The Problem with Realism
The IWC has been begging for more realistic storylines for years, while they simultaneously flog guys like Abyss and Kane for their unbelievable gimmicks. They also praise TNA for doing something WWE would never do: listen to them. But let’s put aside the fact that WWE has managed to become the most successful wrestling business in the history of the western world without pandering to the 14 people who actually watch the Hardy Show, and focus on TNA’s application of “realism” in their product.
TNA is currently running an angle where the owner of the company was tricked out of her position by Hulk Hogan and Eric Bishchoff by signing a contract that she thought would get rid of the monster Abyss. Now Dixie Carter has taken Hogan and Company to court and is threatening to take back her seat on top of TNA wrestling. Apparently the current faction that has been calling the shots for months now believes that if they can secure all of the championships on the show, they may be able to use it as some sort of leverage in their court case.
To quote the announcer’s before Genesis: “the titles equal power.” I believe that they were going for realism when they put together this program. But if that’s the case I have to sincerely question if the TNA writing staff (read: Vince Russo) actually understands how life works.
First of all, if the owner of a company is stupid enough to give away her livelihood to Hulk Hogan by signing a contract she never read, a court of law would never even consider giving it back to her. Contracts are legally binding, and there’s a reason you read them before signing. If you don’t, it’s your own damn fault. But even Carter’s stupidity isn’t enough to steer the realism train off course. But to claim that somehow having all the TNA Championships on your team of merry men gives you some sort of leverage against a court of law just takes the train off the tracks and into a ditch, killing all the IWC passengers aboard instantly…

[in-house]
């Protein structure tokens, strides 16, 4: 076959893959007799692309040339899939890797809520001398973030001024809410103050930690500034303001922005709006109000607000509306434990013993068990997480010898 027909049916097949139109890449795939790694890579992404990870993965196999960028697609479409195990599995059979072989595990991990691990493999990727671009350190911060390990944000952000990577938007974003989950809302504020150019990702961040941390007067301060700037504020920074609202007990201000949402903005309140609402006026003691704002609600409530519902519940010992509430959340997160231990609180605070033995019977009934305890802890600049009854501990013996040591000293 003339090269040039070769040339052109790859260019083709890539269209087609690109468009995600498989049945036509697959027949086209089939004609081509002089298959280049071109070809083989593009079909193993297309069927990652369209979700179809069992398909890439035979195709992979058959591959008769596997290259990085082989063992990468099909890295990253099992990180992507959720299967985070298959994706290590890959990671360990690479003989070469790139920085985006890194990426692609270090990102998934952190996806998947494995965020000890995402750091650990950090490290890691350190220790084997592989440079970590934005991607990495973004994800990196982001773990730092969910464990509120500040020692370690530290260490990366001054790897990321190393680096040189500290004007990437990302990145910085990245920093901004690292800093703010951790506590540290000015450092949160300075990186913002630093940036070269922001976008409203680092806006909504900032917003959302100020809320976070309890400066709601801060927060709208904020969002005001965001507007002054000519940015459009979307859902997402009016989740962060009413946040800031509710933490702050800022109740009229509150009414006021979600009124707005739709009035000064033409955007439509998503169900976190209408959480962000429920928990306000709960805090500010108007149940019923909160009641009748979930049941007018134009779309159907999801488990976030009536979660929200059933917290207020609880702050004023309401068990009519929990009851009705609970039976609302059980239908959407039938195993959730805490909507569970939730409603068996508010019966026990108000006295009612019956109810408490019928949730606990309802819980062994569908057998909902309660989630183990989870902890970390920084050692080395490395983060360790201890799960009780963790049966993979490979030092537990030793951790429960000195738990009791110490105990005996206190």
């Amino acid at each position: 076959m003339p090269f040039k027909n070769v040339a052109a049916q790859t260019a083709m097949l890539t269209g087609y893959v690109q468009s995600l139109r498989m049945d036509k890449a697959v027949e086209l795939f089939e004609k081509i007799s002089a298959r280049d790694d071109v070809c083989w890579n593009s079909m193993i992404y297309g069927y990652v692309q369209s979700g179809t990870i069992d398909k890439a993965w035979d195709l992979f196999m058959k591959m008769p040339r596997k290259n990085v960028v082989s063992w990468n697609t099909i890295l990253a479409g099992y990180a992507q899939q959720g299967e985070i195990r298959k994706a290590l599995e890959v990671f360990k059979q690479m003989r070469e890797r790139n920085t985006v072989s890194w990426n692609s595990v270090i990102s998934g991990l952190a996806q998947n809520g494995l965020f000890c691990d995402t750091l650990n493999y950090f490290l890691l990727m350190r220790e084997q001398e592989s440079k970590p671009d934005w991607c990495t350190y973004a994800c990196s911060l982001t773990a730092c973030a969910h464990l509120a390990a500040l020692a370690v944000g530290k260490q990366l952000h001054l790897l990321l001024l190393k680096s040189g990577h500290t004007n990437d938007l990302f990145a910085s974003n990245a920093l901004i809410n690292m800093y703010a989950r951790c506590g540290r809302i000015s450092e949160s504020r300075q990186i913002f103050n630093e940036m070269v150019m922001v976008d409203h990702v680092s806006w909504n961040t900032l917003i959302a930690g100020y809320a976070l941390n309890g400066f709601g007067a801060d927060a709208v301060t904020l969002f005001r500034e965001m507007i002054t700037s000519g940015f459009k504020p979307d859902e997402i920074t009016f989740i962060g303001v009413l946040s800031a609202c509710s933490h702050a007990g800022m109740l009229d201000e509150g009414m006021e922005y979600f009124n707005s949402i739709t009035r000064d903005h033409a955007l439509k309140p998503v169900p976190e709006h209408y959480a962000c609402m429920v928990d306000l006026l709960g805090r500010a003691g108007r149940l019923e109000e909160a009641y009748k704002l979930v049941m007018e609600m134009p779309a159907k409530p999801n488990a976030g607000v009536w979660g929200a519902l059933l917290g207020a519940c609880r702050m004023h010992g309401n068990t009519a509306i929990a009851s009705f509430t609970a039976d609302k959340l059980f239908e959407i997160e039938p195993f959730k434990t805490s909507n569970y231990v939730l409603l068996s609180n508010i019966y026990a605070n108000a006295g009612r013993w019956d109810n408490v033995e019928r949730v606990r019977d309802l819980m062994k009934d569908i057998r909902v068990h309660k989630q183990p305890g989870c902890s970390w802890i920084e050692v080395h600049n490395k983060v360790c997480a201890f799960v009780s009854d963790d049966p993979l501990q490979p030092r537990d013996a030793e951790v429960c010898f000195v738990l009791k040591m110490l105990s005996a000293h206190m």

Professional wrestling is not about realism. It cannot succeed based on realistic gimmicks and programs alone. You still need talent, and most importantly a reason to keep the fans coming in. Realism will not make me turn the TV to Spike every Thursday night. WWE may be stuck in a system as repetitive as John Cena’s fabulous five, but they have capitalized on a huge fan base. It’s a business, and like it or not, the kids are watching the product.
Kids don’t care about realism; they just want to see larger-than-life heros beating the crap out of big, bad, evil meanies. But TNA is focused on bringing in adults and older teenagers clamoring for more violence in their lives. They don’t care about programming for youngsters, and that’s their prerogative. But I firmly believe that in order to become a successful wrestling company, you have to be clever enough to find the largest, most emergent market, and draw the hell out of it. And that’s the reason why ECW eventually collapsed, and TNA will never be successful: they’re still trying to market sex and violence to a crowd of adults who are too busy playing God of War and watching Dexter. The same crowd that Hulk Hogan and Ricky Steamboat drew from 30 years ago. But that crowd is all grown up, saturated, and have kids of their own. Kids that they want to introduce to a product that meant so much to them while they were still trying in vain to grow facial hair. Kids they wouldn’t mind buying a John Cena t-shirt or mabe even a few wrestling PPVs.
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